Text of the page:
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The White House Has the FBI Report and Is ‘Fully Confident’ It Clears Kavanaugh’s Nomination. Here’s What Happens Now

October 4, 2018, 10:01 AM UTC

The Federal Bureau of Investigation has handed over a report on its brief investigation into sexual assault allegations against Brett Kavanaugh, President Donald Trump’s latest pick for the Supreme Court.

As far as the White House is concerned, the report should end the firestorm around Kavanaugh’s confirmation, which is set to go to a procedural Senate vote Friday—a so-called “cloture” vote designed to limit debate. However, the woman at the center of the allegations suggested that the investigation was deliberately meaningless.

The FBI did not interview Kavanaugh’s primary accuser, Christine Blasey Ford, nor did it interview anyone who could have backed up her version of events in the early 1980s, when she claims Kavanaugh assaulted her.

“The White House has received the Federal Bureau of Investigation’s supplemental background investigation into Judge Kavanaugh, and it is being transmitted to the Senate,” said White House spokesman Raj Shah on Twitter in the early hours of Thursday morning.

“With Leader McConnell’s cloture filing, senators have been given ample time to review this seventh background investigation,” Shah continued. “With this additional information, the White House is fully confident the Senate will vote to confirm Judge Kavanaugh to the Supreme Court.”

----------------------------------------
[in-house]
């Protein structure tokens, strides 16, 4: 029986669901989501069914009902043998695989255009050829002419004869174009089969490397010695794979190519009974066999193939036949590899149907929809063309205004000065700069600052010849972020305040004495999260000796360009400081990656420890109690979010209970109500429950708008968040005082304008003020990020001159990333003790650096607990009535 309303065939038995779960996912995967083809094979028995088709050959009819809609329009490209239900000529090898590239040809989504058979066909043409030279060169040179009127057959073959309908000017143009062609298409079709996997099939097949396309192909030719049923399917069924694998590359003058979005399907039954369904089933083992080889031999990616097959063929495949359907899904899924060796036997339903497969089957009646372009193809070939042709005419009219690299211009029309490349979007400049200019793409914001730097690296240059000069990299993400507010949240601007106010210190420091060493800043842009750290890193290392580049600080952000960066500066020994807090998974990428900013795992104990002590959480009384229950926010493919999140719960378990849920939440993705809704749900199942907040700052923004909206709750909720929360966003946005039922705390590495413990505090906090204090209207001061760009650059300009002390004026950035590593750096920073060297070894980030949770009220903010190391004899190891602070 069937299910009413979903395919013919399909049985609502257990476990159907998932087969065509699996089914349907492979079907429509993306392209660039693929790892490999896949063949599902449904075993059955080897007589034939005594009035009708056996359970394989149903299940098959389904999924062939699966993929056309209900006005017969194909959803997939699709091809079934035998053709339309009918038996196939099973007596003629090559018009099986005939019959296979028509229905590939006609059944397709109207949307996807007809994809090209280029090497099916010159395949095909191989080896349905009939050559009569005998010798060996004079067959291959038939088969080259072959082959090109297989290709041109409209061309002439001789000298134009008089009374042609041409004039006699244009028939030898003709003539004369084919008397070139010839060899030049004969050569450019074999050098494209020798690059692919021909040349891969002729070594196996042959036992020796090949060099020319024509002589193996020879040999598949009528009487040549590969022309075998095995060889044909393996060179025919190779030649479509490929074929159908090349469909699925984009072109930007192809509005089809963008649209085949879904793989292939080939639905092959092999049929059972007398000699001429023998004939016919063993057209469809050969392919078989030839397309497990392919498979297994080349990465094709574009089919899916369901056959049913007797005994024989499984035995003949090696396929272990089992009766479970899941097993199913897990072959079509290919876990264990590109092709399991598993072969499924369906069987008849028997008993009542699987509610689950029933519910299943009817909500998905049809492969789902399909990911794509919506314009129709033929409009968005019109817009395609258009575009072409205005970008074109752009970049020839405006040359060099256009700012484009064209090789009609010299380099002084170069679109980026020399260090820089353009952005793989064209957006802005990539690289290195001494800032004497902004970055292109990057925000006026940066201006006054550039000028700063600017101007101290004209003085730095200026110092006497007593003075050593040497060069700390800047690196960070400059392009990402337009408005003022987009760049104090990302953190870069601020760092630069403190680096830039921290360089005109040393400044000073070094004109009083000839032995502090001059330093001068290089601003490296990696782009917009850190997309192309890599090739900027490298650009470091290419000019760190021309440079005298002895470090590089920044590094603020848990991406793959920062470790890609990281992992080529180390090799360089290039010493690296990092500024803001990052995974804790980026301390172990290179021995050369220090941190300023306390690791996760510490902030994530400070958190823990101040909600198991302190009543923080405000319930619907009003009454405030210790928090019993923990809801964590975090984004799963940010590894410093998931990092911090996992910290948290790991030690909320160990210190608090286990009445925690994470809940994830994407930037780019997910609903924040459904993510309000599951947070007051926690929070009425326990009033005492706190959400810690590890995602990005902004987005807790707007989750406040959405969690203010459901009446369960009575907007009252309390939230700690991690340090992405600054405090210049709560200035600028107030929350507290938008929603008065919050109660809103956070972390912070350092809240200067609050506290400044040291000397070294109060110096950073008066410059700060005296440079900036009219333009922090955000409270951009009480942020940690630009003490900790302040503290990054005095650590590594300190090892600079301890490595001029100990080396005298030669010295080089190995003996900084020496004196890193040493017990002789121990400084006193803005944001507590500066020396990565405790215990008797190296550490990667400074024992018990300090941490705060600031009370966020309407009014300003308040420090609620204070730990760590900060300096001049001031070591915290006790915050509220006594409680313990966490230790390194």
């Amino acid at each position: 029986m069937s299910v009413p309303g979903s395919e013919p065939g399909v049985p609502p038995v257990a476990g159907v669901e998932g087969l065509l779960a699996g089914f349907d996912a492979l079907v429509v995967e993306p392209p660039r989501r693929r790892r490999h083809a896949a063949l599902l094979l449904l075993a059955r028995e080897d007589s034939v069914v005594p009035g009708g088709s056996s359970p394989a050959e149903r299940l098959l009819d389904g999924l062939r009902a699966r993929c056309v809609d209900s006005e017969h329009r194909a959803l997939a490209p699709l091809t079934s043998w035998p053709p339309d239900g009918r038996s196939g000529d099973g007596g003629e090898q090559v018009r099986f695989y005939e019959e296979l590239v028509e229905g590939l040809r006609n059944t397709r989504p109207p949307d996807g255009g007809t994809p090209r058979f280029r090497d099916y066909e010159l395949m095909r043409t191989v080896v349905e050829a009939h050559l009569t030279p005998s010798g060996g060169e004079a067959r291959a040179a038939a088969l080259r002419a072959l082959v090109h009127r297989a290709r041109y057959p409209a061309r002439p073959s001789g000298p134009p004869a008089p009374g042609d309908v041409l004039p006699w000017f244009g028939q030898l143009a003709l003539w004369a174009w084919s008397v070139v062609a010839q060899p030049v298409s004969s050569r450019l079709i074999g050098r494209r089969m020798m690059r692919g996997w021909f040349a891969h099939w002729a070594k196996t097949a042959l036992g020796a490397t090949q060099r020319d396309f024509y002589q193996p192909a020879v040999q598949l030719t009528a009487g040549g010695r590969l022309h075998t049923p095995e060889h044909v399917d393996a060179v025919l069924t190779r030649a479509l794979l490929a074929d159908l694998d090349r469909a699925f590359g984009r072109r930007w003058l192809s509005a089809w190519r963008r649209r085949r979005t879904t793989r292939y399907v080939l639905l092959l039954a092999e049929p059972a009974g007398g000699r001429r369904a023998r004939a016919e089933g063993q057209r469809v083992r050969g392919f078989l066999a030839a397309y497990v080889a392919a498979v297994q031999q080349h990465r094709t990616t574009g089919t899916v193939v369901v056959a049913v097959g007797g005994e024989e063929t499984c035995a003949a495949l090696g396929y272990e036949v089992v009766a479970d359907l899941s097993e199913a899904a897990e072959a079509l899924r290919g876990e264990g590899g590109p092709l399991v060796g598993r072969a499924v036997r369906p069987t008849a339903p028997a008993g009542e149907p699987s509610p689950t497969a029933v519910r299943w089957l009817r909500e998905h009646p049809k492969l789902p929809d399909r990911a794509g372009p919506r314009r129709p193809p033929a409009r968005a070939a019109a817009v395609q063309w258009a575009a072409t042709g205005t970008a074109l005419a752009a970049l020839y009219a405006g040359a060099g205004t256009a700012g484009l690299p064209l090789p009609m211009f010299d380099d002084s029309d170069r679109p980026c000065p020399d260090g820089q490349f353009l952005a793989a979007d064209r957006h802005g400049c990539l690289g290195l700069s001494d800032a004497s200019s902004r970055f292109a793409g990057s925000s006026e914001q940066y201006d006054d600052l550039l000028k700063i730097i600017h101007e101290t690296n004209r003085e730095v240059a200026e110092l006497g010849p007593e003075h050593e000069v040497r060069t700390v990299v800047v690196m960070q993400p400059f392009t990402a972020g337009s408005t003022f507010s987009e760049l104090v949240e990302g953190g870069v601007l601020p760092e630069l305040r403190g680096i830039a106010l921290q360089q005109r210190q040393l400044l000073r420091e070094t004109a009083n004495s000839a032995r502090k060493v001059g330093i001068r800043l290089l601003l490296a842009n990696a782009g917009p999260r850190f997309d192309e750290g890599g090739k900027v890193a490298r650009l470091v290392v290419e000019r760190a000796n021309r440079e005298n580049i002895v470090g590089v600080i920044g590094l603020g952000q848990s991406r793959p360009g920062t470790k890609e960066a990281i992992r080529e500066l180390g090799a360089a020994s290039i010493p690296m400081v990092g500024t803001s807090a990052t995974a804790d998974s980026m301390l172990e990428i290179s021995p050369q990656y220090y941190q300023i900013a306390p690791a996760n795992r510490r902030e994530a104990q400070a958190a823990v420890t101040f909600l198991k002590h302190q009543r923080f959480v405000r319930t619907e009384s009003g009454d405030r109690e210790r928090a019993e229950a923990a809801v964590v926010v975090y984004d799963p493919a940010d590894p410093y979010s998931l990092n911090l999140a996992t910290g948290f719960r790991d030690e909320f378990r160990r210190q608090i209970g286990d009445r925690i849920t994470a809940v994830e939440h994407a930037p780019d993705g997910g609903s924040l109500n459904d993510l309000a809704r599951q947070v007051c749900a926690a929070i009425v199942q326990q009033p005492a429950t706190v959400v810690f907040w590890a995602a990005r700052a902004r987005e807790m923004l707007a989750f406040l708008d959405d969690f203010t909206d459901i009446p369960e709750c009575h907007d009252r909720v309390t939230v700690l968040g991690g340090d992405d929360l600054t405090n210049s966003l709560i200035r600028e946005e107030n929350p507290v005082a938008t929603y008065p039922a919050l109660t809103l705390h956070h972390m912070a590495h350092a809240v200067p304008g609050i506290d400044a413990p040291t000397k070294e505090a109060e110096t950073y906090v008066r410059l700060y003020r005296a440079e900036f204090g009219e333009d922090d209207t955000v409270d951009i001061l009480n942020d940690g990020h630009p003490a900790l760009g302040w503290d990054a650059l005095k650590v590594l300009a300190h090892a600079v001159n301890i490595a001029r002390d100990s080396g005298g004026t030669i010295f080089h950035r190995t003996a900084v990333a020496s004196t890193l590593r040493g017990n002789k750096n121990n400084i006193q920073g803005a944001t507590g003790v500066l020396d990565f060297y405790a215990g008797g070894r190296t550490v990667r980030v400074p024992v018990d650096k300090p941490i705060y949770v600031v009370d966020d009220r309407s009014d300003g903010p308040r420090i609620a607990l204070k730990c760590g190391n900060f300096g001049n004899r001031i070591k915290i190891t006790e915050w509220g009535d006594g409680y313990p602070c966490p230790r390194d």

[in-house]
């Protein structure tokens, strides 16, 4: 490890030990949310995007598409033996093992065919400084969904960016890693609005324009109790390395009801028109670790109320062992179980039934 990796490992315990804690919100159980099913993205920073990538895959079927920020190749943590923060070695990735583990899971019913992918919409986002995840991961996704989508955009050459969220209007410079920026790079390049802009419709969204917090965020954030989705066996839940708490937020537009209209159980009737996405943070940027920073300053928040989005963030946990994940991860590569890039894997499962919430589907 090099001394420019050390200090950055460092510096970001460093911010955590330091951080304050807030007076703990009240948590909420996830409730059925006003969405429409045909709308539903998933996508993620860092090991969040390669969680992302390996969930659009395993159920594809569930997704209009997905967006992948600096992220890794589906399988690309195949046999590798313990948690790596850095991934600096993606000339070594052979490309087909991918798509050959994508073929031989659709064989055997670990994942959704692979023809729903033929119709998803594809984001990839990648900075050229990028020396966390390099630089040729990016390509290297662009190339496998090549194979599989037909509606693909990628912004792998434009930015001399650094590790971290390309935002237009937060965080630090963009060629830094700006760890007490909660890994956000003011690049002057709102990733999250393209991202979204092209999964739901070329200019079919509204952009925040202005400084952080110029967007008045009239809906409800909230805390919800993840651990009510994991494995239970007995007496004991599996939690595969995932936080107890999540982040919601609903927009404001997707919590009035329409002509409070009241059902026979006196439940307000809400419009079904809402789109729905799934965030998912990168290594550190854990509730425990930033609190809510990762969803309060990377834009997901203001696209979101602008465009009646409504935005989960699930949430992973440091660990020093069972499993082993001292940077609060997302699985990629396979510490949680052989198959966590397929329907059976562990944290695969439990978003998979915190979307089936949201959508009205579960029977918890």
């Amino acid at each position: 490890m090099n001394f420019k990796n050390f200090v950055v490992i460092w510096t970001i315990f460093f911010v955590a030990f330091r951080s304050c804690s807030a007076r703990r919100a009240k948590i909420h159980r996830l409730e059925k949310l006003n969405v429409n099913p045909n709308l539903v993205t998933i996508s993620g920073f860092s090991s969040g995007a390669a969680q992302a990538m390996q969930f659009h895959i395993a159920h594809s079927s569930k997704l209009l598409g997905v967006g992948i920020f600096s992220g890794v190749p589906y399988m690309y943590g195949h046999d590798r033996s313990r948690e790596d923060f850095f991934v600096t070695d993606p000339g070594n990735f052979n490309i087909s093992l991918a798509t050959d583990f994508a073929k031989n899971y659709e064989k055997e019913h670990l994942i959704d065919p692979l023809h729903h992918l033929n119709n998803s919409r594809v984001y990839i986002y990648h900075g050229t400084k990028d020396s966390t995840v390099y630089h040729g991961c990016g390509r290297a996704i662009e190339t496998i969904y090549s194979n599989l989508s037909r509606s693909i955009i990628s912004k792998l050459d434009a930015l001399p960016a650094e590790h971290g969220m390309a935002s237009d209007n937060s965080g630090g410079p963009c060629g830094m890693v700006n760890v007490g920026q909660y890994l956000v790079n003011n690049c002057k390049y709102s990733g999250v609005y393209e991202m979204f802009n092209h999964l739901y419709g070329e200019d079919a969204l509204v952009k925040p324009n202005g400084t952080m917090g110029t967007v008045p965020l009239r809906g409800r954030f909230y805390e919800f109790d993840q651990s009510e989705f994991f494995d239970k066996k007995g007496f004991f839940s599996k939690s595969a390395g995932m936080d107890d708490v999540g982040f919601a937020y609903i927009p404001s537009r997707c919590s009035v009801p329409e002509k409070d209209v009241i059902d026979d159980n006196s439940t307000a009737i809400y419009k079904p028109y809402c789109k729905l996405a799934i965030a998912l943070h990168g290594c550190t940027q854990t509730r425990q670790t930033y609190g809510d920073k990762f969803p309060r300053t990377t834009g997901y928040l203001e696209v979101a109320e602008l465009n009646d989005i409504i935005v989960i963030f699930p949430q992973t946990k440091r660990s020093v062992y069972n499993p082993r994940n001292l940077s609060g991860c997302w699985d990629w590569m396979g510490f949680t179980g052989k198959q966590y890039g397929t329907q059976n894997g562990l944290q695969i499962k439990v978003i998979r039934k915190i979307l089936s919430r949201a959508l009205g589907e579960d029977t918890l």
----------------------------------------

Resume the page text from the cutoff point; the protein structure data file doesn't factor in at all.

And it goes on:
In fact, senators had no opportunity to see the FBI report at the time of Shah’s tweets. They—and only the senators, not their staff—can see the report from 8 a.m. Thursday morning. There is only one copy, in paper format. It can only be read in a secure facility or after being brought to a senator by a designated staffer, and 100 senators need to read it before the Friday vote.

The FBI did not include any conclusions as to whether Ford or Kavanaugh was telling the truth. The report is not supposed to be leaked or even publicly described by those who read it.

Bloomberg reported that the agency lacked White House approval to speak to Kavanaugh or Ford.

“An FBI supplemental background investigation that did not include an interview of Dr. Christine Blasey Ford—nor the witnesses who corroborate her testimony—cannot be called an investigation,” Ford’s lawyers said in a statement. “We are profoundly disappointed that after the tremendous sacrifice she made in coming forward, those directing the FBI investigation were not interested in seeking the truth.”

The FBI did interview Deborah Ramirez, another woman who accuses Kavanaugh of sexual assault. However, Ramirez’s lawyer, John Clune, expressed skepticism that the agency would follow up by contacting witnesses that she identified. “Though we appreciated the agents who responded on Sunday, we have great concern that the FBI is not conducting—or not being permitted to conduct—a serious investigation,” Clune said Tuesday.

This FBI investigation probably wouldn’t have taken place but for the last-minute interventions of Republican Senators Jeff Flake and Lisa Murkowski—swing votes on Kavanaugh’s confirmation—who demanded it following last week’s testimonies by Ford and Kavanaugh.

Since then, the president mocked Ford at a public rally, impersonating her and exaggerating the gaps in her memory regarding the 36-year-old alleged assault. Flake and Susan Collins, another Republican whose vote is undecided, expressed outrage at Trump’s comments. The White House subsequently claimed that Trump was not mocking Ford.